In 2017 Apple held a big internal meeting to reveal the software roadmap with hundreds of their developers in attendance. Apple is known to be incredibly secretive about new product launches, as they argue they “want the chance to tell our customers why the product is great, and not have that done poorly by someone else,” which makes complete sense. In the group of attendees, one bad apple (excuse the pun) leaked information to the media. After a lengthy investigation, the culprit was found, and reportedly told the internal investigators that he leaked the information because he “thought he wouldn’t be discovered.” Well, this might have been true before we figured out how to use Blockchain to trace leaks directly to their source, but more on that later.
The 2018 Cost of Data Breach Study by IBM and Ponemon found that on average a data breach costs $3.83 million in direct and indirect costs. Within the next 24 months 27.9% of large companies will be the victim of a breach – In South Africa, it’s closer to 43%. This is a truly global and persistent problem.
The report does have a silver lining – if breaches are detected and contained within 30 days, it saves over $1million on average.
Data breach mitigation has 3 critical components:
- Protection: products and procedures to limit the illicit spread of data
- Detection: finding leaked content on- and offline, and identifying sources
- Response: plugging leaks and mitigating damage
The limit of protection technologies is that at some point the data needs to be readable by a human. At that point, someone that wants to leak data cannot effectively be blocked from doing so using technical means. A full 48% of data breaches resulted from criminal or malicious human action, frequently from insiders.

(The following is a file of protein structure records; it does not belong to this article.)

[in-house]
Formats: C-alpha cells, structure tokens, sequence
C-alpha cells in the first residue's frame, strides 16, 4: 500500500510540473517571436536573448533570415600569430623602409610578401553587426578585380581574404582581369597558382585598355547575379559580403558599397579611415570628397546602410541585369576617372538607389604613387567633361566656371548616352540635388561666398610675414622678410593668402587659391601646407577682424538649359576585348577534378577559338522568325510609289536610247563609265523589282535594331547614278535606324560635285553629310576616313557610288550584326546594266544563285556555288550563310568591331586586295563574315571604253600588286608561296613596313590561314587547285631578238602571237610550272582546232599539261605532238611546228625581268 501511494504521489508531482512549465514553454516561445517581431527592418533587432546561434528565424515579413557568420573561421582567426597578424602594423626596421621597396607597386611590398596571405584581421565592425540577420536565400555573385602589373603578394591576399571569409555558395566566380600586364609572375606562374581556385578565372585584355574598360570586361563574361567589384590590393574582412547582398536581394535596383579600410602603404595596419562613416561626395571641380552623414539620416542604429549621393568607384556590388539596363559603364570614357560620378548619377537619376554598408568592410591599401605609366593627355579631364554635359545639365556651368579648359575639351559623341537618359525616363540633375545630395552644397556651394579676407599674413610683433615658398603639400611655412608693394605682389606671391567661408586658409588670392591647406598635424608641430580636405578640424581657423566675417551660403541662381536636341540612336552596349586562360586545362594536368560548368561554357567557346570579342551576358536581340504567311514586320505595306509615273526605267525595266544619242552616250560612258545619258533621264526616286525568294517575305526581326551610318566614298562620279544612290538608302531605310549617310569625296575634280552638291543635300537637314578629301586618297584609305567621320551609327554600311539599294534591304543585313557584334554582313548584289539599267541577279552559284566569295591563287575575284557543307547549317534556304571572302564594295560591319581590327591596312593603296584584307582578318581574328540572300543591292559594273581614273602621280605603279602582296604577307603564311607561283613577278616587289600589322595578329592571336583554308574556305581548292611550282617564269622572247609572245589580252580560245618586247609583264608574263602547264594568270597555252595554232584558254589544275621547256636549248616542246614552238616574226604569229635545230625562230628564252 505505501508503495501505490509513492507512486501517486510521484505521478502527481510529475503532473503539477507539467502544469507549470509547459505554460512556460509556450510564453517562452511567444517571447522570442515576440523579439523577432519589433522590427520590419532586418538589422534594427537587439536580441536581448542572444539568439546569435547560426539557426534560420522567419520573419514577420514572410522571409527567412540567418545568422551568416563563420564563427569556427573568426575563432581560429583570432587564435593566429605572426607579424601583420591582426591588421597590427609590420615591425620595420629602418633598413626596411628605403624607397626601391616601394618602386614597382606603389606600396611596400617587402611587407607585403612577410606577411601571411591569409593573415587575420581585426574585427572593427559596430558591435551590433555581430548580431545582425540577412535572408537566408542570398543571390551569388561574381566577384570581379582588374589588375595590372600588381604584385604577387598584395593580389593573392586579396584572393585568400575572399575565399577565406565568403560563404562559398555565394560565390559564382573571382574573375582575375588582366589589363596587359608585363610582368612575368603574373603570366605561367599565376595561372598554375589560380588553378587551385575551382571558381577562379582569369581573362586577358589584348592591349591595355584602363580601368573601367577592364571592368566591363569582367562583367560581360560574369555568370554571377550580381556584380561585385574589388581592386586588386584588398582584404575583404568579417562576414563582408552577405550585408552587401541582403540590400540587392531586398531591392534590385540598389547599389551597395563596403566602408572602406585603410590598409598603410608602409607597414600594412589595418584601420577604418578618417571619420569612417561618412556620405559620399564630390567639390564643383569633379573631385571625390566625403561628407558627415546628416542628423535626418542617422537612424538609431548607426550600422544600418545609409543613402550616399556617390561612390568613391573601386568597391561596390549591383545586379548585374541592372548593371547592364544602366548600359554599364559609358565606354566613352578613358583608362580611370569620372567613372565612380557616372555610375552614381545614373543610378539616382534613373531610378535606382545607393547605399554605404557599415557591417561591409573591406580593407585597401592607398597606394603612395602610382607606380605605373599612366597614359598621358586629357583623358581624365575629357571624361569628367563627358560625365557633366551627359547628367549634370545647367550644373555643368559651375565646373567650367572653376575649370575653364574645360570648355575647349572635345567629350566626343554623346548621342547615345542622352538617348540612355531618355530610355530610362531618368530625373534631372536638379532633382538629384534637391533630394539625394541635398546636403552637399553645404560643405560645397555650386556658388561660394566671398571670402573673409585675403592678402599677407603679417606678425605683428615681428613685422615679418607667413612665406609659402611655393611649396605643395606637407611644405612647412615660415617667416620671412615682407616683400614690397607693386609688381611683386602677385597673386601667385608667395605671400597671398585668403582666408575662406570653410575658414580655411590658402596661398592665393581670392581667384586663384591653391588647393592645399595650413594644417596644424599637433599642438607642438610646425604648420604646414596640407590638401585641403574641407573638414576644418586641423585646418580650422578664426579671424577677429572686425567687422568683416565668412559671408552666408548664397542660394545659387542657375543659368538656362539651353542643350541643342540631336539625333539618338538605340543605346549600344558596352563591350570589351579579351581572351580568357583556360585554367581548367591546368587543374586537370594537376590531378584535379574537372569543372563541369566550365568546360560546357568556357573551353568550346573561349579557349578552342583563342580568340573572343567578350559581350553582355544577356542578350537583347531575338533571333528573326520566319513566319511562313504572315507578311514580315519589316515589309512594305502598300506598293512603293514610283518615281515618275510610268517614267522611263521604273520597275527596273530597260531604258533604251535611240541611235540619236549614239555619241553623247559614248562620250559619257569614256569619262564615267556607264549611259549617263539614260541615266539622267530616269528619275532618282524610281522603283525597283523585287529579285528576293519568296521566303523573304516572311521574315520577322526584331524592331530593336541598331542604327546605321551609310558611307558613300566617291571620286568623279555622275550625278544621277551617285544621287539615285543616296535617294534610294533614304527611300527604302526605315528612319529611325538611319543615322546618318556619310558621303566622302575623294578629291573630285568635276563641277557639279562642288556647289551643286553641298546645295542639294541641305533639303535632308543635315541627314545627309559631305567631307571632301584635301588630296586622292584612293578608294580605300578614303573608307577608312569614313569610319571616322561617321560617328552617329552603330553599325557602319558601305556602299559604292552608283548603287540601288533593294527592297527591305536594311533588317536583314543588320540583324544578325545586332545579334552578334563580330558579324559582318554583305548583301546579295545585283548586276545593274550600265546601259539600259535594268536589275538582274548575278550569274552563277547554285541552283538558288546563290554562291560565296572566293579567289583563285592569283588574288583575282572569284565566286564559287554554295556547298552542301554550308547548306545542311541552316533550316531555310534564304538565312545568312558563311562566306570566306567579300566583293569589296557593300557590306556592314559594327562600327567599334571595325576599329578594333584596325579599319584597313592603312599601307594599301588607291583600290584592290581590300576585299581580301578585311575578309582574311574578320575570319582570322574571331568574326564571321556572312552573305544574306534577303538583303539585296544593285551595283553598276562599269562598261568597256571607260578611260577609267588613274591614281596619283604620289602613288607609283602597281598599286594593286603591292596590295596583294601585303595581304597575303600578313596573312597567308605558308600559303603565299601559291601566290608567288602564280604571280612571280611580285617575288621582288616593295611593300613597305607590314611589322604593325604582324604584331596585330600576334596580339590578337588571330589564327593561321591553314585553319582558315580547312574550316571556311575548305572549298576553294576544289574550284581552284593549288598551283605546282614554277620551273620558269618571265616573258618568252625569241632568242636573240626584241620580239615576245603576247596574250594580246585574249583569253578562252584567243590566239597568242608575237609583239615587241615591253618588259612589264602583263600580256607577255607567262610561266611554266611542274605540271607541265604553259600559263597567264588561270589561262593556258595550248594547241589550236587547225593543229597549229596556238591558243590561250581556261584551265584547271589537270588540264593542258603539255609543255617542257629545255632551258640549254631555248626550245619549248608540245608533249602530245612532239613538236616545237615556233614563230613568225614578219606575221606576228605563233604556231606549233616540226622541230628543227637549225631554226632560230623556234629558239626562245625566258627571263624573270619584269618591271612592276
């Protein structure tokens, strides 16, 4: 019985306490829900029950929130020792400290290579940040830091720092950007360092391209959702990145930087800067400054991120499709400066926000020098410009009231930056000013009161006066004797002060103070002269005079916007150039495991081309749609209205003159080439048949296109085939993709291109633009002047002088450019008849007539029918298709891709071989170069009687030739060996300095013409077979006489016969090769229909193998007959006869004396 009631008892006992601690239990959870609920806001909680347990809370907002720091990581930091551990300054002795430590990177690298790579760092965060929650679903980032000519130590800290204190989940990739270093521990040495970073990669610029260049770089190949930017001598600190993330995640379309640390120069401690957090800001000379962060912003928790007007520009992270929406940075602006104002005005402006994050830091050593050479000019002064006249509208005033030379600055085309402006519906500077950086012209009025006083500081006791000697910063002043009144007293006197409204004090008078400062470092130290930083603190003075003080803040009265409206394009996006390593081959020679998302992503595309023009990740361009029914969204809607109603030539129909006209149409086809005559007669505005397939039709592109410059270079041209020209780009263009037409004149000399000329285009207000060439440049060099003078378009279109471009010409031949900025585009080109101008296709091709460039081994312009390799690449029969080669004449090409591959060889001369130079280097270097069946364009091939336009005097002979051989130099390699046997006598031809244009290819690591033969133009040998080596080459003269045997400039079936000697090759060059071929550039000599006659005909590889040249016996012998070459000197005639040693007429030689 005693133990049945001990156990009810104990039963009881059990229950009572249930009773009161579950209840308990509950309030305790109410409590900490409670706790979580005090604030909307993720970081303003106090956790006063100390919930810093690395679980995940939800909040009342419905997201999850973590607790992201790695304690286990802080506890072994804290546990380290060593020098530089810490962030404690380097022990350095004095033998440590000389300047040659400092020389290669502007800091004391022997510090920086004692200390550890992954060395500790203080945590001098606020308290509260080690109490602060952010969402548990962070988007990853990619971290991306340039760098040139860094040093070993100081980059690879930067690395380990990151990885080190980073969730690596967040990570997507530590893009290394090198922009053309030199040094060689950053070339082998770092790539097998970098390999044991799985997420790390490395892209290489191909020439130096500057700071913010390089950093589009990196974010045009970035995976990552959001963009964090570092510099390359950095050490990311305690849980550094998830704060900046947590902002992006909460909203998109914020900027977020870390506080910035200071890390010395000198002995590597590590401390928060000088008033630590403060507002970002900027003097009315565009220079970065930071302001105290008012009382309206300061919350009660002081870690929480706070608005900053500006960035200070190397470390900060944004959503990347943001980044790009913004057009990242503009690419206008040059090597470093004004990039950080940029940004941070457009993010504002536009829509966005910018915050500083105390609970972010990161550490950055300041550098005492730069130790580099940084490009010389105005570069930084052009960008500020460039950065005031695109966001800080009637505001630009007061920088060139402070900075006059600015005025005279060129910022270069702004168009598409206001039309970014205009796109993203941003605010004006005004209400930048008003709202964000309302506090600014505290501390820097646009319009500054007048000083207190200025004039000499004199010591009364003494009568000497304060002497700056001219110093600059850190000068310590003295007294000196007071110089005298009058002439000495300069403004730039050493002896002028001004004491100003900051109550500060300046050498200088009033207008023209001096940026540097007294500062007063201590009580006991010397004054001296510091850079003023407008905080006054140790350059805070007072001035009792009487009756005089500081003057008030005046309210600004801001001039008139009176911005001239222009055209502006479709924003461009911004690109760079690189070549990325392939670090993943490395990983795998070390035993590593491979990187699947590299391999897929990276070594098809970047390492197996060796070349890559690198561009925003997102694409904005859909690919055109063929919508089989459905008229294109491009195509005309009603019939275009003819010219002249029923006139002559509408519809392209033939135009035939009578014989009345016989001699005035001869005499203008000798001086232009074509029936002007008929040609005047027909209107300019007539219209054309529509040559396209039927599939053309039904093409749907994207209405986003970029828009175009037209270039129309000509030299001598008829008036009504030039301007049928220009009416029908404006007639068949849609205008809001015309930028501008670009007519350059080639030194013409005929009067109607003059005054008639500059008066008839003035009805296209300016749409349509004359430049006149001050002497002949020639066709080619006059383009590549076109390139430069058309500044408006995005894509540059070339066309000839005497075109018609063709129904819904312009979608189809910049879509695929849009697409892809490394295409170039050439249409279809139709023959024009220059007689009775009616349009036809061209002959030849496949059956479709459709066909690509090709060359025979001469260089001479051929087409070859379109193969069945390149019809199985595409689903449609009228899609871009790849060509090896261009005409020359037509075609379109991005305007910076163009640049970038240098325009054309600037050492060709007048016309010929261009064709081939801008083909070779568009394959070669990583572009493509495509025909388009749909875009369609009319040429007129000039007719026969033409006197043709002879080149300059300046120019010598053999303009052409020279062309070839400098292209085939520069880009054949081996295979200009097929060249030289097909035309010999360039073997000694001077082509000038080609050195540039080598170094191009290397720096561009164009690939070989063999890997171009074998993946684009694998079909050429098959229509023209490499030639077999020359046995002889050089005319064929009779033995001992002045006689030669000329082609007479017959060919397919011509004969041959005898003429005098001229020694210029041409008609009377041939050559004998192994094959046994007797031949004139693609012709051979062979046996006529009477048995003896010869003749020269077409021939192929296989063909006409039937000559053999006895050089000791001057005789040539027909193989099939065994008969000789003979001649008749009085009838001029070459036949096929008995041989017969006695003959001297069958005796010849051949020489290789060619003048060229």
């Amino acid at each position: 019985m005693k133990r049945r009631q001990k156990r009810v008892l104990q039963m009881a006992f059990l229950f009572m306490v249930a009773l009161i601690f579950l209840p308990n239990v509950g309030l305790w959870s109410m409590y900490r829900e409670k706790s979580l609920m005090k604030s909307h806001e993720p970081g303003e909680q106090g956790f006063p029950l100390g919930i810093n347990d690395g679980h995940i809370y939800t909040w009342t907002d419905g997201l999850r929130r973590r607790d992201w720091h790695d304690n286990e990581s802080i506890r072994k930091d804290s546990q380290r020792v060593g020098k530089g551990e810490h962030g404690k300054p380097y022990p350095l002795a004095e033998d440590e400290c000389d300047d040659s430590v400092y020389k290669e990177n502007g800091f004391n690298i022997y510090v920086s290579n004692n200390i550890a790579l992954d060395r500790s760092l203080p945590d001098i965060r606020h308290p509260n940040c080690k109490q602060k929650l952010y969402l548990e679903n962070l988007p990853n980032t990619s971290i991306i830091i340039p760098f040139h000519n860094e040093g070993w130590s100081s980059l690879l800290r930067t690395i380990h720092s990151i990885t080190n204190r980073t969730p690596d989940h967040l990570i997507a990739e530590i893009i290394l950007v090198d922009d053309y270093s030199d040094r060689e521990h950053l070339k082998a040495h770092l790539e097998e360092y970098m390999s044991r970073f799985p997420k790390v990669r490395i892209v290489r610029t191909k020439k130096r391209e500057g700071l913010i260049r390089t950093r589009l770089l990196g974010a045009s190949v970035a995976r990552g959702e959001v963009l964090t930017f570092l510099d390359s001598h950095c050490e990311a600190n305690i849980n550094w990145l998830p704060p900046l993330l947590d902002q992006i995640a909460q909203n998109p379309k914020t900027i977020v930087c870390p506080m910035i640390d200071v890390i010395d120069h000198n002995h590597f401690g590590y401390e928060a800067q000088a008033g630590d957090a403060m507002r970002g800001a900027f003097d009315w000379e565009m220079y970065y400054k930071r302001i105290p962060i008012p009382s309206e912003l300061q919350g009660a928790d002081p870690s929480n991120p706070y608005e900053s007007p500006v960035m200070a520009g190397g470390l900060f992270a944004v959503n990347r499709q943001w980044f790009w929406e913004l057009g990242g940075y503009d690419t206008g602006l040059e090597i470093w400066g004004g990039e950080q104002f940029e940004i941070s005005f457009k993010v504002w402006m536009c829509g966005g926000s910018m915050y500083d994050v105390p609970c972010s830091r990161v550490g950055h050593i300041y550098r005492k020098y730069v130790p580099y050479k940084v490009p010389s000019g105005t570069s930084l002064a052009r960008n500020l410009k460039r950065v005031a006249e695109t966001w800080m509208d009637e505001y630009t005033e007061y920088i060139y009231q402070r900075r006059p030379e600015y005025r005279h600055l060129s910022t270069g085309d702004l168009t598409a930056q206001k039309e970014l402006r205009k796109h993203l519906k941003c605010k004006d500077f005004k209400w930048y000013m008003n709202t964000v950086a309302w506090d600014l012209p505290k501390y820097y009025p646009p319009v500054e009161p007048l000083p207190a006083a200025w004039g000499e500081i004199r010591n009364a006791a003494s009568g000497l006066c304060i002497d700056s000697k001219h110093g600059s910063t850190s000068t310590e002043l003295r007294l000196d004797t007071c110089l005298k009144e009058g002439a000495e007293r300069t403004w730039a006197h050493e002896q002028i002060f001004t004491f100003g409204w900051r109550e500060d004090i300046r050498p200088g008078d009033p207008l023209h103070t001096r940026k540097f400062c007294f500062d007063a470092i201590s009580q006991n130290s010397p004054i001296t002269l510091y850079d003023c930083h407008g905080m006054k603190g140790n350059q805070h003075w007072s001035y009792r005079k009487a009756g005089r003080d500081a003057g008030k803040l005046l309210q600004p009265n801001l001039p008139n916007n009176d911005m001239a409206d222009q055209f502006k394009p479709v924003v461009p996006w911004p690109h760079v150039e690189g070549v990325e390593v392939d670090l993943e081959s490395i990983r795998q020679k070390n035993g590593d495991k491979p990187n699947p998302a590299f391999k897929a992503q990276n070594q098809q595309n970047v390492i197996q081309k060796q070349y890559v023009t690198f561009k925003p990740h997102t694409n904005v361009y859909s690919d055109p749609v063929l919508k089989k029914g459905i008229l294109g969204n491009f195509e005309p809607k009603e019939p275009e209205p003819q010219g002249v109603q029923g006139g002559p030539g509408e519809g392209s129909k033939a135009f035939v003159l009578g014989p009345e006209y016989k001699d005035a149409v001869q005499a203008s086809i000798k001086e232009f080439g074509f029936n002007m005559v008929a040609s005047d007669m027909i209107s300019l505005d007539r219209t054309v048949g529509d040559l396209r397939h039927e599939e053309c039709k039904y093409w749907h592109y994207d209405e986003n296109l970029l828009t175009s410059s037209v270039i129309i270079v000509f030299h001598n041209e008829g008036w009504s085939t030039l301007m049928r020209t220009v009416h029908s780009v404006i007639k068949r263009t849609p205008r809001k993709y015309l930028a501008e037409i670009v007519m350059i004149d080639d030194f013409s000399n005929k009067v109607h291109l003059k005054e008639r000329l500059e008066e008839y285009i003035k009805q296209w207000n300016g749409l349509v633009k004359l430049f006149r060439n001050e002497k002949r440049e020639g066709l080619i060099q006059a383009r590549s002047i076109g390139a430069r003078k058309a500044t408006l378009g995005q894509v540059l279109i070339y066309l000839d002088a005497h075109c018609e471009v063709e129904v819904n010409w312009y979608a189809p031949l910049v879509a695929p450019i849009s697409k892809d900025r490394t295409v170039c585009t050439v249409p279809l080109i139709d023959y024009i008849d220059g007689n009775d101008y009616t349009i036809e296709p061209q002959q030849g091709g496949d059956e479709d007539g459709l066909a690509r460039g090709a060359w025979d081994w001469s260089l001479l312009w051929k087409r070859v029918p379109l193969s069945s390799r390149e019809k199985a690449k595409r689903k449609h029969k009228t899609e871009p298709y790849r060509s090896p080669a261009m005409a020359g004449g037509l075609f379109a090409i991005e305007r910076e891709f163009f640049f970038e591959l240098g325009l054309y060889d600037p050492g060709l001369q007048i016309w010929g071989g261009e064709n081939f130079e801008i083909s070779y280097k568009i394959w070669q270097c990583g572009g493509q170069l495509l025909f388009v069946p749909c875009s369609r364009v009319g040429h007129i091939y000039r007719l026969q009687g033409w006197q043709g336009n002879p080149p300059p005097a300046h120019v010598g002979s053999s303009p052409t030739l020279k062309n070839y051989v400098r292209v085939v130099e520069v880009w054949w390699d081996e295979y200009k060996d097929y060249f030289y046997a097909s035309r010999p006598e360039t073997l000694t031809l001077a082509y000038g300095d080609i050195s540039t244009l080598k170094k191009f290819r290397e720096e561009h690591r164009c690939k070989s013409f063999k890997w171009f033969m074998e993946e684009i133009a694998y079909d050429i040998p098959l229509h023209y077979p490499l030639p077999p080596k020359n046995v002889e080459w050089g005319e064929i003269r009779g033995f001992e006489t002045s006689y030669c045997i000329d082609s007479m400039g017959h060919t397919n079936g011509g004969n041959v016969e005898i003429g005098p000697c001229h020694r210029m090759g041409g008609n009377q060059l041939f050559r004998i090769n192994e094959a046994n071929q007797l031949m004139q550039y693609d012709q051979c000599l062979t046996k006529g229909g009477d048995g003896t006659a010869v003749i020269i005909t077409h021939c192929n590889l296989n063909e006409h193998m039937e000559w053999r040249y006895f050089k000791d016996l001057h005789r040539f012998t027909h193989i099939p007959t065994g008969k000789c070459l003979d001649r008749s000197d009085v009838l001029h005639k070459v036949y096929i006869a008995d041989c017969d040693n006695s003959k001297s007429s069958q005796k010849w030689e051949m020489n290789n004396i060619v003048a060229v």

When you have someone on your team that wants to leak data and are confident that they won’t get caught, they will succeed.
That’s where detection comes in.
Rapid detection of breaches is the most effective lever to reduce direct and indirect damage. On average, it currently takes almost 200 days to detect a data breach. Imagine your competitor knowing your designs or plans, or criminals getting your customer data, more than half a year before you can start reacting.
Typically breaches are only discovered when data is found on the public internet, whereafter it takes on average a further 70 days to respond to the leak. No wonder leakers like the bad apple mentioned above are not afraid of being caught.
This is where the Custos technology comes in.
The Custos solution integrates with existing information management platforms or workflows, and adds a unique watermark and blockchain bounty to each copy of a document that is distributed.
Each sender and recipient of a document is recorded on the blockchain. When a leaked document is found, the source of the leak can immediately be identified.
The real magic – the secret sauce with which we effectively stopped piracy in the video space – is that every person who received an illicit copy of a document is given a monetary incentive to anonymously blow the whistle on the leak.
The Bitcoin bounty that is added to each copy of a document can be claimed by anyone anywhere – and the senders and recipients of the document know this. It creates a credible threat of detection – You might be confident that a competitor or journalist will not leak your identity on purpose, but are you confident that they will not take a $1000 bounty? Maybe. Are you sure everyone that has access to the document can be trusted? Definitely not.
If a bounty is claimed, the sender and receiver of a document are immediately identified through the blockchain, and the breach can be responded to. Rapid detection allows for a swift response and the mitigation of any serious direct or indirect costs.
It is our goal over the next two years to reduce the rate of data breaches for our customers by more than 99% – just like we did for our film customers for who we have protected over 300 000 movies. We won’t let a bad apple spoil the bunch.